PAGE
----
Huey v. Summit Healthcare Association, Inc., et al

Filing 60

ORDER - IT IS THEREFORE ORDERED GRANTING Brim Healthcare, Inc.'s motion todismiss (doc. 28). IT IS FURTHER ORDERED GRANTING Kevin and Jane Doe Hawk's motion to dismiss (doc. 29). IT IS FURTHER ORDERED GRANTING IN PART and DENYING IN PART Su mmit Healthcare Association, Inc.'s motion to dismiss (doc. 37). It is granted on the False Claims Act claim based on Medicare Conditions of Participation and the Medicare anti-kickback statute, the Medicare anti-kickback statute claim, and the conspiracy claims. It is otherwise denied.IT IS FURTHER ORDERED that the Rule 16 Scheduling Order (doc. 57) is amended as set forth above. (See document for details). Signed by Judge Frederick J Martone on 3/2/11.(LAD)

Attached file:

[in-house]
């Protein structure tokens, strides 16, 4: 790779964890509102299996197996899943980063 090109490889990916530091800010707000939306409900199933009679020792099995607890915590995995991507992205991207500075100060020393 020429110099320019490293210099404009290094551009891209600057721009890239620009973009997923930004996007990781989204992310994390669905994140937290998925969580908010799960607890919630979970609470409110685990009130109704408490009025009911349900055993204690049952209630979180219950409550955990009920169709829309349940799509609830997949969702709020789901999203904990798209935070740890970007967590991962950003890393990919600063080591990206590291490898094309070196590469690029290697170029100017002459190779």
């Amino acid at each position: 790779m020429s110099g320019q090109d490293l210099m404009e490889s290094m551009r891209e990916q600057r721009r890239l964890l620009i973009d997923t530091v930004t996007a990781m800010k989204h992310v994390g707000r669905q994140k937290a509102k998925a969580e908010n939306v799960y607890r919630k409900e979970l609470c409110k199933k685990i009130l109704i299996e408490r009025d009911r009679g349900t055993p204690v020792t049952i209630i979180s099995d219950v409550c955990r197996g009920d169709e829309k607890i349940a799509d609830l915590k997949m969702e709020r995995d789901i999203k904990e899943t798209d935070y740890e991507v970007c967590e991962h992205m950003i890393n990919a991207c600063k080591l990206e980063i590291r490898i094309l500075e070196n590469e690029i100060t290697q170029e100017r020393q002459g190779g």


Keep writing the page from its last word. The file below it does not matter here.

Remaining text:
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Huey v. Summit Healthcare Association, Inc., et al Doc. 60 1 2 3 4 5 6 7 8 9 10 11 12 13 14 15 16 17 18 19 20 21 22 23 24 25 26 27 28 WO IN THE UNITED STATES DISTRICT COURT FOR THE DISTRICT OF ARIZONA United States of America ex rel. Stephen) ) Huey, ) ) Plaintiff, ) ) vs. ) ) Summit Healthcare Association, Inc., et) ) al., ) ) Defendants. ) ) No. CV-10-8003-PCT-FJM ORDER The court has before it defendants Brim Healthcare, Inc.'s, Kevin and "Jane Doe" Hawk's, and Summit Healthcare Association, Inc.'s motions to dismiss (docs. 28, 29, & 37), plaintiff and qui tam relator Stephen Huey's responses (docs. 33, 34, & 45), and defendants' replies (docs. 39, 40, & 47). We also have before us the United States' statement of interest (doc. 55) and Summit's response (doc. 58). I. Background Plaintiff is a former employee of Summit, which owns and operates a hospital in Show Low, Arizona. He was Summit's Chief Financial Officer and Vice President of Finance from April 2008 until his termination in November 2009. Brim is a national company that provides management services to hospitals, including Summit. Kevin Hawk is a healthcare executive employed by Brim. He was Summit's Chief Executive Officer and President from Dockets.Justia.com 1 2 3 4 5 6 7 8 9 10 11 12 13 14 15 16 17 18 19 20 21 22 23 24 25 26 27 28 January 2009 until March 2010.1 According to plaintiff, Summit submitted false claims for reimbursement to federal healthcare programs, primarily Medicare. He alleges that Summit and Hawk, acting as a Brim employee, ignored reports of patient admission issues and improperly agreed to retain government payments. Plaintiff also maintains that Summit terminated him because he was investigating its claims practices. In October 2007, Summit allegedly received a report from Brim advising that its patients were being placed in observation when they did not meet the criteria for medically necessary treatment. The report allegedly noted that Summit was also billing Medicare for inpatient services when patients did not meet Medicare criteria for inpatient admission. This report apparently used data from Summit's Program for Evaluating Payment Patterns Electronic Report ("PEPPER"), a government report that shows how a hospital's Medicare claims differ from similar hospitals. In August 2008, Brim conducted an audit for Summit and prepared another report in anticipation of a government cost recovery audit. The report allegedly concluded that 46% of Summit's observation patients were converted to inpatient status prior to discharge without meeting the criteria for admission. Based on PEPPER data, Brim also identified Summit as an outlier with respect to the number of claims for "one-day stays," which are inpatient admissions with a duration of less than one day. Brim allegedly reviewed thirtyfour charts for one-day stay patients using proprietary guidelines that are designed to screen Medicare claims. Brim concluded that twenty of the thirty-four patients did not meet the criteria for inpatient admission. Brim apparently advised Summit that it had $744,000.00 in potential liability to the government due to one-day stay claims. The report also allegedly Plaintiff has also named "Jane Doe" Hawk as Hawk's unknown wife in an effort to reach any community property he may own. See A.R.S. 25-215(D) (requiring spouses to be sued jointly in an action on an obligation arising from acts intended to benefit the community). -2- 1 1 2 3 4 5 6 7 8 9 10 11 12 13 14 15 16 17 18 19 20 21 22 23 24 25 26 27 28 noted that many of Summit's patients were otherwise being admitted without meeting the criteria for inpatient admission. In February 2009, Summit retained an outside consulting firm, AR Systems, Inc., to conduct an audit. Plaintiff says that the audit report identified many of the same issues as Brim's reports. Moreover, plaintiff alleges that he directed Summit's Utilization Review Coordinator, Marion Howe, to audit ten inpatient files per month for admissions between January and June 2009. Howe apparently used the same proprietary screening guidelines as Brim. Plaintiff asserts that 40-50% of the files reviewed did not meet Medicare admission criteria. According to plaintiff, he discussed these results with Summit's Compliance Officer, Ken Allen, who said that the problem had been ongoing for years. Plaintiff also alleges that Summit was misusing its internal Evaluation and Management codes for emergency room services and billing for levels of service that were not provided. He says that this issue had been identified by two outside consulting firms. In October 2009, Allen allegedly admitted that he had known about the issue for a couple of years. During the same month, plaintiff says that he discussed the issue with Hawk and Summit's Director of Medical Records. In addition, plaintiff claims that emergency room physicians were failing to use a certain Medicare coding modifier that allows separate billing for otherwise related services. In support of the above allegations, plaintiff offers four exhibits attached to the First Amended Complaint. The first is entitled "Inappropriate Patient Observation" and lists twenty-one patient account numbers with corresponding procedures and dates with a month and a year. The second is entitled "Inpatient Admission Status" and lists twenty-three patient account numbers with procedures and dates with a month and a year. It purports to list oneday stay Medicare patients who did not meet inpatient admission criteria based on screening guidelines. The third is entitled "Medicare Admission." It lists 105 account numbers for patients who purportedly did not meet inpatient admission criteria. Many of the patients are identified as one-day stay patients. It includes a month and a year for about half of the -3- 1 2 3 4 5 6 7 8 9 10 11 12 13 14 15 16 17 18 19 20 21 22 23 24 25 26 27 28 patients, and a year for another third. The fourth exhibit is entitled "Emergency Room Upcoding" and lists ten patient account numbers along with the difference between hours that were billed and hours that were documented. It includes a month and a year for each. During a Summit board of directors meeting in July 2009, plaintiff allegedly reported that Summit had significant compliance issues and discussed the above audits at length. He says that he recommended that Summit quantify its exposure, self-report, and return any overpayments to the government. Hawk allegedly told the board that it was "the government's problem," and that Summit should not self-report but instead wait to see if Medicare "caught" the issues. First Amended Complaint 79, 12. The Chairman of the Board, Neal Thompson, allegedly agreed with Hawk that Summit should not self-report. The board apparently approved $2.4 million in reserves in anticipation of the government cost recovery audit. During a Summit board meeting in September 2009, plaintiff allegedly raised the issue of Summit's potential legal liability if it did not self-report. The Chairman of the Finance Committee, Paul Watson, allegedly asked plaintiff to explain Summit's risk. According to plaintiff, he attempted to explain Summit's potential liability under the False Claims Act ("FCA"), 31 U.S.C. 3729, which proscribes efforts to defraud the United States. Hawk allegedly interrupted plaintiff, and Thompson allegedly stated that the board members were "lay persons" who could claim ignorance of the law. First Amended Complaint 82. Plaintiff asserts that Summit did not alter its policies and procedures regarding admissions from October 2007 through his termination in November 2009. Separately, plaintiff alleges that the Heart Center of Northeastern Arizona ("HCNA") violated a services agreement with Summit by billing it for outpatient services and overbilling for certain procedures. Summit apparently did not seek reimbursement under the services agreement. On information and belief, plaintiff asserts that Summit was receiving federal funds for referrals made by HCNA. Plaintiff also alleges that Summit failed to comply with Medicare Conditions of Participation with respect to the supervision of nurse -4- 1 2 3 4 5 6 7 8 9 10 11 12 13 14 15 16 17 18 19 20 21 22 23 24 25 26 27 28 anesthetists by physicians. During October and November 2009, plaintiff allegedly made written reports of compliance violations using Summit's internal reporting procedures. In November 2009, plaintiff says that he had a disagreement with Hawk about the disclosure of an alleged conflict of interest on an Internal Revenue Service ("IRS") form. Plaintiff allegedly refused to sign the form unless it disclosed that Thompson was profiting from his service on the board by performing realty services for all incoming executives and physicians. Summit terminated plaintiff about a week later.2 II. Claim Structure Plaintiff contends that Summit, Hawk, and Brim violated the FCA, which permits a person to bring a qui tam action on behalf of the United States. 31 U.S.C. 3730(b). The United States declined to intervene. As amended, the FCA extends civil liability to any person who "knowingly presents, or causes to be presented, a false or fraudulent claim for payment or approval," 3729(a)(1)(A) ("Subparagraph (A)"), or "knowingly makes, uses, or causes to be made or used, a false record or statement material to a false or fraudulent claim." 3729(a)(1)(B).3 It also extends liability to a person who "knowingly and improperly avoids or decreases an obligation to pay or transmit money or property to the Government," 3729(a)(1)(G), or "conspires to commit a violation of subparagraph (A), (B), . . . or (G)." 3729(a)(1)(C). Under the FCA, the term "claim" includes requests for money "presented to an officer, employee, or agent of the United States." 3729(b)(2)(A)(i). "[T]he term `obligation' In his response to Summit's motion to dismiss, plaintiff offers a number of additional allegations and several additional exhibits. For purposes of deciding the present motions, we rely solely on the allegations and exhibits from the First Amended Complaint. The FCA was amended and reorganized by the Fraud and Enforcement Recovery Act of 2009. Pub. L. No. 111-21, 4, 123 Stat. 1617, 1621 (2009). The amendments generally apply to conduct on or after May 20, 2009. Id. 4(f), 123 Stat. at 1625. For purposes of deciding the present motions, we need not discuss the former provisions. -53 2 1 2 3 4 5 6 7 8 9 10 11 12 13 14 15 16 17 18 19 20 21 22 23 24 25 26 27 28 means an established duty, whether or not fixed, arising . . . from the retention of any overpayment." 3729(b)(3).4 Although the FCA is targeted at fraud, its "knowingly" scienter requirement does not require "proof of specific intent to defraud." 3729(b)(1)(B). A person acts "knowingly" with respect to information if he has actual knowledge of the information, or he acts in deliberate ignorance of, or in reckless disregard of, the truth or falsity of the information. 3729(b)(1)(A). Plaintiff alleges that Summit violated Subparagraphs (A) and (B) because it falsely certified, either expressly or impliedly, that its claims did not fall within a Medicare exclusion that bars payment for services that "are not reasonable and necessary for the diagnosis or treatment of illness or injury." 42 U.S.C. 1395y(a)(1)(A). In part, plaintiff asserts that Summit was warned repeatedly that it was admitting patients who did not meet Medicare criteria and nevertheless submitted claims for its services without changing its practices. He alleges that Summit violated Subparagraph (G) because it knowingly and improperly avoided an obligation arising from the retention of an overpayment. He apparently claims that Summit acted improperly because it had knowledge of an event affecting its continued right to a government payment and failed to disclose it with fraudulent intent, which is a federal crime. 42 U.S.C. 1320a-7b(a)(3). We note that Hawk contends that the Patient Protection and Affordable Care Act of 2010, 42 U.S.C. 1320a-7k(d), limits which overpayments may give rise to an "obligation" under the FCA when retained. For purposes of Subsection 1320a-7k(d), "overpayments" are defined as Medicare funds received or retained to which a person is not entitled, after applicable reconciliation. Id. 1320a-7k(d)(4)(B). Such overpayments must be reported and returned by the later of sixty days after they were identified or the date any applicable cost report is due. Id. 1320a-7k(d)(2). Any overpayment retained after this deadline is defined as an "obligation" within the meaning of the FCA. Id. 1320a-7k(d)(3). By its terms, Subsection 1320a-7k(d) does not impose any limitations on the FCA. Because plaintiff sufficiently alleges that Summit retained identified overpayments for a substantial period of time, we need not determine the effect of Subsection 1320a-7k(d) on this action to decide the present motions. We advise the parties to brief this issue in the future, should they find it relevant. -6- 4 1 2 3 4 5 6 7 8 9 10 11 12 13 14 15 16 17 18 19 20 21 22 23 24 25 26 27 28 Plaintiff also alleges that Summit, Hawk, and Brim violated Subparagraph (C) because Summit conspired with Hawk and Brim to violate Subparagraphs (A), (B), and (G). This allegation is primarily based on Hawk's conduct during Summit board meetings. Separately, plaintiff alleges that Summit violated Subparagraph (A) because it falsely certified that it was in compliance with Medicare Conditions of Participation and the Medicare anti-kickback statute, 42 U.S.C. 1320a-7b(b), which criminalizes paying for referrals under certain conditions. Plaintiff alleges that Summit failed to comply with the former due to its nurse supervision practices and with the latter due to its relationship with HCNA. In addition, plaintiff alleges that Summit violated the Medicare anti-kickback statute itself, based on the same conduct. Finally, plaintiff asserts that Summit is liable under the anti-retaliation provisions of the FCA, 31 U.S.C. 3730(h), for terminating him because he was investigating and reporting violations of the FCA. III. Rule 9(b), Fed. R. Civ. P. Defendants assert that plaintiff's FCA claims fail to meet the requirements of Rule 9(b), Fed. R. Civ. P. Aside from retaliation claims, FCA claims sound in fraud. Mendiondo v. Centinela Hosp. Med. Ctr., 521 F.3d 1097, 1103 (9th Cir. 2008). Therefore, plaintiff must state the circumstances constituting fraud "with particularity." Rule 9(b), Fed. R. Civ. P. That is, he must include "the who, what, when, where, and how" of the alleged misconduct with enough specificity to enable defendants to answer the allegations without resort to a blanket denial of wrongdoing. Vess v. Ciba-Geigy Corp. USA, 317 F.3d 1097, 1106 (9th Cir. 2003). This is a pleading requirement, not an evidentiary burden. Thus, although the focus of the FCA is on false claims, plaintiff need not identify representative examples of false claims at the pleading stage. Ebeid ex rel. United States v. Lungwitz, 616 F.3d 993, 998 (9th Cir. 2010). Instead, "it is sufficient to allege particular details of a scheme to submit false claims paired with reliable indicia that lead to a strong inference that claims were -7- 1 2 3 4 5 6 7 8 9 10 11 12 13 14 15 16 17 18 19 20 21 22 23 24 25 26 27 28 actually submitted." Id. at 998-99 (quotation omitted).5 With respect to plaintiff's FCA claims involving admissions, defendants assert that plaintiff has not met the Ebeid pleading standard because he has not alleged why any particular services were unnecessary in light of a patient's complaint, symptom, or illness. They also find fault with the sources upon which plaintiff relies. Defendants contend that Summit's PEPPER data merely identify differences among hospitals' Medicare claims, which can be explained by patient differences and do not necessarily mean that Summit's claims were improper. They also contend that the proprietary screening guidelines which Brim and Summit allegedly used to evaluate Summit's claims cannot serve as a substitute for a physician's clinical judgment on the medical necessity of services for a particular patient. Moreover, defendants argue that the four exhibits attached to the First Amended Complaint add insufficient specificity because they either do not identify whether the patients were Medicare beneficiaries, they do not identify whether the services were billed to Medicare, they do not identify why the services were inappropriate, or they do not identify a specific date or service. With respect to plaintiff's allegations concerning a Medicare coding modifier, defendants assert that failing to use it would lead to an underpayment by the government, instead of an overpayment. Finally, defendants point out that plaintiff has not identified any specific claims, and they maintain that he does not offer reliable indicia of actual false claims being submitted. Taking plaintiff's allegations as a whole, we conclude that his FCA claims involving admissions meet the pleading requirements of Ebeid and Rule 9(b), Fed. R. Civ. P. Plaintiff offers details from several internal and external investigations and reports which allegedly Summit contends that the Ebeid pleading standard conflicts with the holding in United States ex rel. Aflatooni v. Kitsap Physicians Service, 314 F.3d 995 (9th Cir. 2002), which emphasized that evidence of an actual false claim is necessary to survive summary judgment in an FCA action. However, there is no conflict between an evidentiary burden at summary judgment and a pleading standard. -8- 5 1 2 3 4 5 6 7 8 9 10 11 12 13 14 15 16 17 18 19 20 21 22 23 24 25 26 27 28 identified pervasive issues with Summit's practices. As alleged, the reports do not rely solely on PEPPER data to reach their conclusions. While the gap between screening guidelines and a physician's judgment may affect the probative value of plaintiff's allegations, it does not render them too vague or unreliable given the alleged confirmation of longstanding issues by Summit's Compliance Officer. Plaintiff also supports his allegations with a detailed account of several Summit board meetings. Significantly, the attached exhibits provide specific information concerning patients, Medicare beneficiary status, procedures, identified issues, and dates. To be sure, some of the information is not present for each patient account number, and the information could be more specific. For example, plaintiff could identify the Medicare criteria involved and explain why they were not met. Given plaintiff's otherwise detailed allegations, however, an analysis of a particular patient's diagnosis is unnecessary. We note that plaintiff does not provide a detailed account of Summit's claims submission process, which would be helpful to evaluate the presence of reliable indicia of claims submission under Ebeid. However, plaintiff's multiple reliable sources, including internal and external audits, and the alleged statements by Summit's Compliance Officer, lead to a strong inference sufficient at the pleading stage. We reach the opposite conclusion with respect to plaintiff's separate FCA claim based on Summit's compliance with Medicare Conditions of Participation and the Medicare antikickback statute, 42 U.S.C. 1320a-7b(b). As noted above, plaintiff alleges that Summit failed to comply with the former due to its nurse supervision practices and with the latter due to its relationship with HCNA. In the Medicare context, however, conditions of participation, unlike conditions of payment, are insufficiently related to the government's payment decision to form the basis of an FCA claim. Ebeid, 616 F.3d at 997-1001 (discussing Mikes v. Straus, 274 F.3d 687 (2d Cir. 2001)). Moreover, plaintiff's allegations concerning referrals made by HCNA, which he offers on information and belief, are conclusory and unsupported by the remainder of plaintiff's allegations. Because it does not meet the requirements of Ebeid and Rule 9(b), Fed. R. Civ. P., we dismiss plaintiff's FCA -9- 1 2 3 4 5 6 7 8 9 10 11 12 13 14 15 16 17 18 19 20 21 22 23 24 25 26 27 28 claim based on Medicare Conditions of Participation and the Medicare anti-kickback statute. IV. Medicare Anti-kickback Claim Plaintiff all but concedes that his claim alleged directly under the Medicare antikickback statute, 42 U.S.C. 1320a-7b(b), should be dismissed in the absence of the United States as an intervener because the statute does not grant a private right of action. We agree that the criminal statute does not grant a private right of action, Donovan v. Rothman, 106 F. Supp. 2d 513, 516 (S.D.N.Y. 2000), and grant Summit's motion to dismiss plaintiff's claim under it. V. Conspiracy Claims Hawk challenges plaintiff's conspiracy claims under the intracorporate conspiracy doctrine. Generally, the doctrine recognizes that corporate entities must act through their agents and employees and that this collaborative decision-making process is not conspiratorial when the agents and employees are acting within the scope of their duties. See Portman v. Cnty of Santa Clara, 995 F.2d 898, 910 (9th Cir. 1993) (collecting cases). Based on this recognition, the doctrine bars civil conspiracy claims premised on such conduct. Although the application of the intracorporate conspiracy doctrine is unsettled in the Ninth Circuit, id., plaintiff concedes that it "may very well apply to FCA cases." Response at 12. Plaintiff contends that Hawk conspired with Summit to violate the FCA when he and Summit's Chairman of the Board agreed that Summit should not self-report government overpayments during a board meeting. Plaintiff's specific allegations involving Hawk primarily consist of a CEO listening to a CFO's report during a corporate board meeting and his subsequent advice to the board on the best course of conduct for the corporation. These allegations describe conduct that lies at the core of what is non-conspiratorial under the intracorporate conspiracy doctrine. Even under a narrow interpretation of the doctrine, it applies to "the ministerial acts of several executives needed to carry out a single discretionary decision." Stathos v. Bowden, 728 F.2d 15, 21 (1st Cir. 1984). Plaintiff argues that the doctrine is inapplicable because Hawk was employed by - 10 - 1 2 3 4 5 6 7 8 9 10 11 12 13 14 15 16 17 18 19 20 21 22 23 24 25 26 27 28 Brim, a separate legal entity from Summit, in addition to being Summit's agent. On the facts alleged, however, the scope of Hawk's employment with Brim was to serve as Summit's agent, and he was allegedly acting within the scope of his duties. Thus, Hawk's relationship with separate legal entities does not defeat the doctrine's application to this case. Cf. Am. Needle, Inc. v. Nat'l Football League, __ U.S. __, __, 130 S. Ct. 2201, 2209 (2010) (eschewing formalistic distinctions in favor of a functional consideration of similar issues in the antitrust context). Plaintiff also argues that the doctrine is inapplicable based on an exception for criminal conspiracies. In United States v. Hughes Aircraft Co., 20 F.3d 974, 979 (9th Cir. 1994), the court held that the intracorporate conspiracy doctrine does not apply in criminal cases because doing so would prevent a corporation acting on its own behalf, by and through its employees, from being found guilty of conspiracy. Although this is not a criminal case, plaintiff asserts that the exception should be extended to civil conspiracies that could otherwise be prosecuted as criminal. He relies on a case from the Eleventh Circuit extending the exception to a civil conspiracy under the Civil Rights Act of 1871, 42 U.S.C. 1985(2), where the plaintiff had necessarily alleged a criminal conspiracy in violation of 18 U.S.C. 371. McAndrew v. Lockheed Martin Corp., 206 F.3d 1031, 1034 (11th Cir. 2000) ("[J]ust as the intracorporate conspiracy doctrine cannot shield a criminal conspiracy under the federal criminal code, the doctrine cannot shield the same conspiracy, alleging the same criminal wrongdoing, from civil liability under 42 U.S.C. 1985(2)."). Here, plaintiff does not affirmatively allege a criminal conspiracy. He also fails to argue that he has necessarily alleged one under McAndrew. In any event, we are not persuaded that an extension of the exception for criminal conspiracies to civil cases is workable. In the context of the FCA, a plaintiff could too easily circumvent the intracorporate conspiracy doctrine at the pleading stage by alleging a conspiracy "to defraud the United States" under 18 U.S.C. 371. The victim of an FCA conspiracy is the United States. It may prosecute corporations and their agents and employees for acting in unison - 11 - 1 2 3 4 5 6 7 8 9 10 11 12 13 14 15 16 17 18 19 20 21 22 23 24 25 26 27 28 should it find criminal charges warranted. We conclude that the intracorporate conspiracy doctrine bars plaintiff's conspiracy claims against Hawk. In the absence of a claim against Hawk, "Jane Doe" Hawk is subject to dismissal. Therefore, we grant Kevin and "Jane Doe" Hawk's motion to dismiss. Next, Brim contends that it cannot be liable for conspiring to violate the FCA because, at most, it merely had knowledge that false claims were being submitted. Plaintiff contends primarily that Brim is vicariously liable for the actions of its employee, Hawk. However, because the intracorporate conspiracy doctrine bars plaintiff's claims against Hawk, Brim cannot be vicariously liable for his allegedly conspiratorial conduct. Moreover, we agree with Brim that its alleged knowledge of false claims from its auditing services is insufficient to support an FCA conspiracy claim. "Generally, mere knowledge of the submission of claims and knowledge of the falsity of those claims is insufficient to establish liability under the FCA." United States ex rel. Sikkenga v. Regence Bluecross Blueshield of Utah, 472 F.3d 702, 714 (10th Cir. 2006). It is plainly insufficient to show a conspiracy to violate the FCA. Therefore, we grant Brim's motion to dismiss. Because plaintiff cannot show that Summit conspired with another, we dismiss the conspiracy claims against Summit as well. V. FCA Retaliation Claim Summit contends that plaintiff's FCA retaliation claim fails because he has pled himself out of a claim. To plead such a claim, plaintiff must show that he engaged in protected activity, Summit knew that he engaged in protected activity, and Summit discriminated against him because he engaged in protected activity. See Mendiondo, 521 F.3d at 1103 (interpreting former version of 31 U.S.C. 3730(h)). The FCA protects efforts to investigate possible false claims based on a reasonable belief of fraud against the government. See id. at 1104. Because plaintiff alleges that his dispute with Hawk concerning an IRS form "was a factor which eventually resulted" in his termination, and the dispute was unrelated to plaintiff's FCA allegations, Summit argues that he cannot show that he was terminated because he engaged in protected activity. First Amended Complaint 88. - 12 - 1 2 3 4 5 6 7 8 9 10 11 12 13 14 15 16 17 18 19 20 21 22 23 24 25 26 27 28 Plaintiff allegedly advised Summit's board of directors to address Medicare compliance issues, directed Summit's Utilization Review Coordinator to investigate these issues, made reports through Summit's internal procedures, and warned Summit's board of directors about potential FCA liability. Summit terminated him within months. Plaintiff's alleged dispute over an IRS form may complicate his ability to prove that he was terminated because of protected activity. But his identification of the dispute as a factor in his termination does not defeat his claim at the pleading stage in light of the other factors alleged. Plaintiff has sufficiently pled that he was terminated because of FCA-protected activity. Therefore, we deny Summit's motion to dismiss plaintiff's FCA retaliation claim. VI. Schedule Pursuant to our Amended Rule 16 Scheduling Order (doc. 57), the initial disclosure and motion to amend deadlines are ten and forty days from the date of this Order. Due to the delay in deciding the present motions, the Scheduling Order is further amended as follows. Paragraph 4 is amended such that the respective expert disclosure deadlines are May 6, 2011, June 6, 2011, and July 6, 2011. Paragraph 5 is amended such that final supplementation shall be made no later than August 1, 2011. Paragraph 6 is amended such that all discovery must be completed by September 1, 2011. The remaining dates in the Scheduling order, including the August 5, 2011 dispositive motion deadline, are affirmed. The parties are advised that any additional amendment to the complaint and any subsequent motion practice will not be considered good cause to amend the Scheduling Order further. IT IS THEREFORE ORDERED GRANTING Brim Healthcare, Inc.'s motion to dismiss (doc. 28). IT IS FURTHER ORDERED GRANTING Kevin and "Jane Doe" Hawk's motion to dismiss (doc. 29). IT IS FURTHER ORDERED GRANTING IN PART and DENYING IN PART Summit Healthcare Association, Inc.'s motion to dismiss (doc. 37). It is granted on the False Claims Act claim based on Medicare Conditions of Participation and the Medicare anti- 13 - 1 2 3 4 5 6 7 8 9 10 11 12 13 14 15 16 17 18 19 20 21 22 23 24 25 26 27 28 kickback statute, the Medicare anti-kickback statute claim, and the conspiracy claims. It is otherwise denied. IT IS FURTHER ORDERED that the Rule 16 Scheduling Order (doc. 57) is amended as set forth above. DATED this 2nd day of March, 2011. - 14 -